While it’s fun to look at these incredible “boxes of magic tricks” they should probably come with a warning: beautifully detailed, super-complex storage systems can become mighty expensive to build and fussy to operate even when well-executed. One project has even become a well-known meme.
Condominium residents usually can’t fuss with their foundation or facade, and tiny house dwellers are dealing with incredible space challenges similar to boats and planes, so it makes considerably more sense to pour the lion’s share of a project’s budget on designing and building a network of interlocking, sometimes utilitarian, sometimes sumptuous, interiors.
Still, almost nothing beats simple, intuitive spaces. If you’re just getting started, focus on the big picture.
Seek the light and soften the barriers
If you’re going to remember one thing, remember that small buildings, probably especially small buildings, will be relegated to shadowy oblivion if not well-lit.
Large windows will let in light while buffers also allow sun, sky, and the atmosphere of each day into the building. Southern exposure is typically the best light source.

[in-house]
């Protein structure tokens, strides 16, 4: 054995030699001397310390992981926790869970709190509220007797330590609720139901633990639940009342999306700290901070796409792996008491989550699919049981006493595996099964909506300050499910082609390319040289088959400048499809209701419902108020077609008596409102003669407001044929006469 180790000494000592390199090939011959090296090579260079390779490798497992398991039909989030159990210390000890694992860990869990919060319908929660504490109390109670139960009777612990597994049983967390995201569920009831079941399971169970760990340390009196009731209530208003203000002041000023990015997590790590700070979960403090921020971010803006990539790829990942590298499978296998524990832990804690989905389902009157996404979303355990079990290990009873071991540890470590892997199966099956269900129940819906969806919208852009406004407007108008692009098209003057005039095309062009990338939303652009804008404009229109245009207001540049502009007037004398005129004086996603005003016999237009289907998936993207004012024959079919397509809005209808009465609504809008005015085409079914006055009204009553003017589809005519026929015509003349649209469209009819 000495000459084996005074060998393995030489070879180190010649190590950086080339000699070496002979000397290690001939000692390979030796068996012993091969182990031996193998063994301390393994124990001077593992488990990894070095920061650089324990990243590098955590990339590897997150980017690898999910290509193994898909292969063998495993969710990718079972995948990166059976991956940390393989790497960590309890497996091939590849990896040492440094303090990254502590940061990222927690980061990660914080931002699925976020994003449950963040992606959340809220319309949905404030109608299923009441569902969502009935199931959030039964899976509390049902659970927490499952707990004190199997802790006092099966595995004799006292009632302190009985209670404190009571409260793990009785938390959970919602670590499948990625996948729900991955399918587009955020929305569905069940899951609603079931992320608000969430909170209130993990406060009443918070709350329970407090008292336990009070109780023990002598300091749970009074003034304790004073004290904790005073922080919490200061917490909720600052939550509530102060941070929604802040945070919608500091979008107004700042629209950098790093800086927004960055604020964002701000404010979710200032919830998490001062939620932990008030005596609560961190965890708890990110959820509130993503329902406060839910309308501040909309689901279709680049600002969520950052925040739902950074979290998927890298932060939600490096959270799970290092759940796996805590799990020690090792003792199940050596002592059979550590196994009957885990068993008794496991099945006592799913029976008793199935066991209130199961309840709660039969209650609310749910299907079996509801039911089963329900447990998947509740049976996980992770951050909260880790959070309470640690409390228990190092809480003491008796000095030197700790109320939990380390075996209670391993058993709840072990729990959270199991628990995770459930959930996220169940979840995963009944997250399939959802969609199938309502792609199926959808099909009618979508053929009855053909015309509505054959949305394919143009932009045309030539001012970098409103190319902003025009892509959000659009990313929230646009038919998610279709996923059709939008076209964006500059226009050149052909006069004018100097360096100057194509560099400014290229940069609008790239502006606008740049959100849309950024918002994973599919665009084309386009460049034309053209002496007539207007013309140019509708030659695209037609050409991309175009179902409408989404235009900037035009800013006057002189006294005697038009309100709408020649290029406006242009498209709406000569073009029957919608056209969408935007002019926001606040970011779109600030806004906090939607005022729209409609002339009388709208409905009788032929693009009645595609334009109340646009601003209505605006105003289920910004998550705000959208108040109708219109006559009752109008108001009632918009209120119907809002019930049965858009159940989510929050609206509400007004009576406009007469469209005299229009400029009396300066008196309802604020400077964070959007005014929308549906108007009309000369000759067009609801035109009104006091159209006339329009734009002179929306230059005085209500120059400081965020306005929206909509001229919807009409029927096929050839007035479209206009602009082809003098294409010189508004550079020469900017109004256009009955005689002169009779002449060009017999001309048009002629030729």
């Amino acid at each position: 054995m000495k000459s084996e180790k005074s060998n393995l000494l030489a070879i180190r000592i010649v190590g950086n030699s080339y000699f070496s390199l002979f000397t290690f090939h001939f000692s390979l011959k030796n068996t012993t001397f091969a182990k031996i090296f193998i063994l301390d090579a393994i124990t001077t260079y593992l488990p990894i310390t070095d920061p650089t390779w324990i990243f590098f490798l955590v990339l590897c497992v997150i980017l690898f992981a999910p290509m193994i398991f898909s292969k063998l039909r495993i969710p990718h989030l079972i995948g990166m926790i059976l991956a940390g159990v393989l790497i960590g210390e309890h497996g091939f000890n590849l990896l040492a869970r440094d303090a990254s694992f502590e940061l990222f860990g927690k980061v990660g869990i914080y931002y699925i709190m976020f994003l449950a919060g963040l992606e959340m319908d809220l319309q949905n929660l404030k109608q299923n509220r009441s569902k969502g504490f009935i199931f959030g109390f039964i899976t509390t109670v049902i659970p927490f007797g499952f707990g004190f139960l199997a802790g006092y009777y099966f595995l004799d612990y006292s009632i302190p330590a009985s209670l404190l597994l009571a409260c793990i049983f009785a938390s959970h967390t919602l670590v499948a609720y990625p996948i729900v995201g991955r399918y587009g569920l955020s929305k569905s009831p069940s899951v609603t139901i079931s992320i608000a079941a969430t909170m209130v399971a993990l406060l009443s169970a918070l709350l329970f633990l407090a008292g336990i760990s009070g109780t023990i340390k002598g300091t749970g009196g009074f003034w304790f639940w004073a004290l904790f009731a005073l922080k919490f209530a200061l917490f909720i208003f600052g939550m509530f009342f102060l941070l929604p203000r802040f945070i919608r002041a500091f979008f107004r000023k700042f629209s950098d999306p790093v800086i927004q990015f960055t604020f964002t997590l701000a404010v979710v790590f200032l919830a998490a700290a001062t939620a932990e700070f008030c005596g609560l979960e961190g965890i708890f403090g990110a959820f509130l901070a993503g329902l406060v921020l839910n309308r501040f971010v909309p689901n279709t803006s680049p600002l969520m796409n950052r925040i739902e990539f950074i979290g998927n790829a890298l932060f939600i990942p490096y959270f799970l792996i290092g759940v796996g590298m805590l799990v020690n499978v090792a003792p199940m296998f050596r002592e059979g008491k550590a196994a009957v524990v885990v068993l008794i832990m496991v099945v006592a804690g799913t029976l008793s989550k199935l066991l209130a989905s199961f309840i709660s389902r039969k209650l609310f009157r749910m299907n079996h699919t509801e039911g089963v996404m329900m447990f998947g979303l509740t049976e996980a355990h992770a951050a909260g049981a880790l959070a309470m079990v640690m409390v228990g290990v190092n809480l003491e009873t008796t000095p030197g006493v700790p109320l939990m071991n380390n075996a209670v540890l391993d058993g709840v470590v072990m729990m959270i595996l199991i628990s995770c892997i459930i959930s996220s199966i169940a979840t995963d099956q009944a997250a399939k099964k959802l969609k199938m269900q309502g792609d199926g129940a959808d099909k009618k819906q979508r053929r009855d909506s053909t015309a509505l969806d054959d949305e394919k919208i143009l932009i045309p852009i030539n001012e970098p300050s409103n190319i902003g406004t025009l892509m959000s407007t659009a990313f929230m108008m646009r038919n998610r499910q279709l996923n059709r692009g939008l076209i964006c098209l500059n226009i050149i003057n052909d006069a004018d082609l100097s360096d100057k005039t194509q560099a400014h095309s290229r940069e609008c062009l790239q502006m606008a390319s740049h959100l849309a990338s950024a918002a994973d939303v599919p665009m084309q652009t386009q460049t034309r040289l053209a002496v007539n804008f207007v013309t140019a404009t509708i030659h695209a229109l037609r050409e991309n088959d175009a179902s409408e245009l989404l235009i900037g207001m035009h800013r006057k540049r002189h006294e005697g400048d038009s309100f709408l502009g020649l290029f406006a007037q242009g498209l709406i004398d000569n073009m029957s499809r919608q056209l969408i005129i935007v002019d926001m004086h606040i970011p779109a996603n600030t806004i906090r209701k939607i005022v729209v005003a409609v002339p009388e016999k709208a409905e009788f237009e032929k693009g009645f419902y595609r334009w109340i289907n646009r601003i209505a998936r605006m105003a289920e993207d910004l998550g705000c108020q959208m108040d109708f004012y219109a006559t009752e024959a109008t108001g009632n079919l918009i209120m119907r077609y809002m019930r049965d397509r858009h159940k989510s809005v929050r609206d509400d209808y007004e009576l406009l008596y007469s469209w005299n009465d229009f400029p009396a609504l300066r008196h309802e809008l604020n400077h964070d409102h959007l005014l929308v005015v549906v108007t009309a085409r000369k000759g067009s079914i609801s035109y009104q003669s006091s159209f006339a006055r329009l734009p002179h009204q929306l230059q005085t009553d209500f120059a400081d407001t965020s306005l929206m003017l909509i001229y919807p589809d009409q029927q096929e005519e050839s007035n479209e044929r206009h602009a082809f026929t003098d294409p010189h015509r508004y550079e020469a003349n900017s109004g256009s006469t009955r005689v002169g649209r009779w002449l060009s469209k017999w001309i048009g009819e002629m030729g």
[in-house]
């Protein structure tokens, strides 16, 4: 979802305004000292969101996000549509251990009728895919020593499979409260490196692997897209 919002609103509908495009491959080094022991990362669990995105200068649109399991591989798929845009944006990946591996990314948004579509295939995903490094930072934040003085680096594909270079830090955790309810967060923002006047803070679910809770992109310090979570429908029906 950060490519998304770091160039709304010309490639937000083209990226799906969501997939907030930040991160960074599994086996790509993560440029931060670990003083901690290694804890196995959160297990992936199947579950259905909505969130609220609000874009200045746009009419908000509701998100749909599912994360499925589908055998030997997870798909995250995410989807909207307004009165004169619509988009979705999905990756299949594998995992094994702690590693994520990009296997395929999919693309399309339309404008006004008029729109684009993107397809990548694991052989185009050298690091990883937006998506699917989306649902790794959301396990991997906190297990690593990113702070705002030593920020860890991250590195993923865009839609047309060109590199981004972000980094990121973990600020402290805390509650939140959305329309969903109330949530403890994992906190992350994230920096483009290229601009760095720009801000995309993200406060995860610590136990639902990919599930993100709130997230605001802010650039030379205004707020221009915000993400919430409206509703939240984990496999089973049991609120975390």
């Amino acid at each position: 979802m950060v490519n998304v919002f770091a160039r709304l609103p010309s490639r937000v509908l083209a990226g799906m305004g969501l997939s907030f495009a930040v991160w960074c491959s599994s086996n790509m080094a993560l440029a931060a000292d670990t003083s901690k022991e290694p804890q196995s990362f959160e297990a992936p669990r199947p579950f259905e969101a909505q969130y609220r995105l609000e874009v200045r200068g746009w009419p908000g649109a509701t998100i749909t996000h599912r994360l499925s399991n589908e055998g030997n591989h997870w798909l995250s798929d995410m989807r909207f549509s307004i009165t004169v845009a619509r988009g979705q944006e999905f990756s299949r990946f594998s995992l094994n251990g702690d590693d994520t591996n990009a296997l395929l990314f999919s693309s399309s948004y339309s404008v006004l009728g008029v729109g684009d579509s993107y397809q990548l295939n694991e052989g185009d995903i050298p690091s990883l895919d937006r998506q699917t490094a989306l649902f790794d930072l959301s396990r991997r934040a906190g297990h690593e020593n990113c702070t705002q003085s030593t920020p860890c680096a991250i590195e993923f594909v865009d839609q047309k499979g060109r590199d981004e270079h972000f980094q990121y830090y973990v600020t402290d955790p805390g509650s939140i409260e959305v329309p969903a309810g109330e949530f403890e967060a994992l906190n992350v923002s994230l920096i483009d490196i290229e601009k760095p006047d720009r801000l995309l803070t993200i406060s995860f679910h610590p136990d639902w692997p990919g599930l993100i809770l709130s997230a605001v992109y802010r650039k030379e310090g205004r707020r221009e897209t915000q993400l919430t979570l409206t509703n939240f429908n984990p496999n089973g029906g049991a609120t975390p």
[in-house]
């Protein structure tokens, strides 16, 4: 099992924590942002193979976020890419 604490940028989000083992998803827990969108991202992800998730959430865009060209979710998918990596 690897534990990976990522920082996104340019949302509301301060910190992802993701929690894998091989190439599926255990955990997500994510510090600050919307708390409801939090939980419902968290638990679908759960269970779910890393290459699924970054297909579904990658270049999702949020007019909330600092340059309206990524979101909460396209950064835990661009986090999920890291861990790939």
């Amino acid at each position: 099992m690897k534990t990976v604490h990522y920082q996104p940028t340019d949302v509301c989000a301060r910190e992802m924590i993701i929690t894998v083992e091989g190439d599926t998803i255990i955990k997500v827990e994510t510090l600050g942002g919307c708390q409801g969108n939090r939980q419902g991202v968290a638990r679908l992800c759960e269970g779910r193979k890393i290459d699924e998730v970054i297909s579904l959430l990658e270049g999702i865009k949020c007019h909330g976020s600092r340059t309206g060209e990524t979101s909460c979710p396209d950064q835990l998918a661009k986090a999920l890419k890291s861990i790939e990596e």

However, it’s not always easy to bring the outdoors in. Consider the challenge to design a private ADU on 3,000 sq. ft. lot (30’x100’), which is only 60% the size of a typical Portland lot.
Let’s say this ADU is surrounded by the primary residence, a neighbor, a busy street, and a corner convenience store. Because the primary house occupies the front of the property, the ADU must fit comfortably within about half the available area, about 20% of a typical residential site. This is the case with Lone Cedar House.
Through the use of fencing, slat screens, and tall bamboo, we were able to create an oasis in the middle of the city. The tall windows face south and let in an enormous amount of light.
It would have been easy to make due with small windows here but the large panels of glass transform the space.
Even though it’s directly next to a convenience store parking lot and active commuter corridor, it’s hard to tell from inside the building.
The design principle at work here is to focus on screening the residence from the active urban environment while embracing the modern vision of indoor-outdoor living.
This is important because future laws may allow denser sites in what are now residential zones, meaning that more ADUs per residential lot are likely to be allowed.
What can an ADU really do? Take a trip to Japan.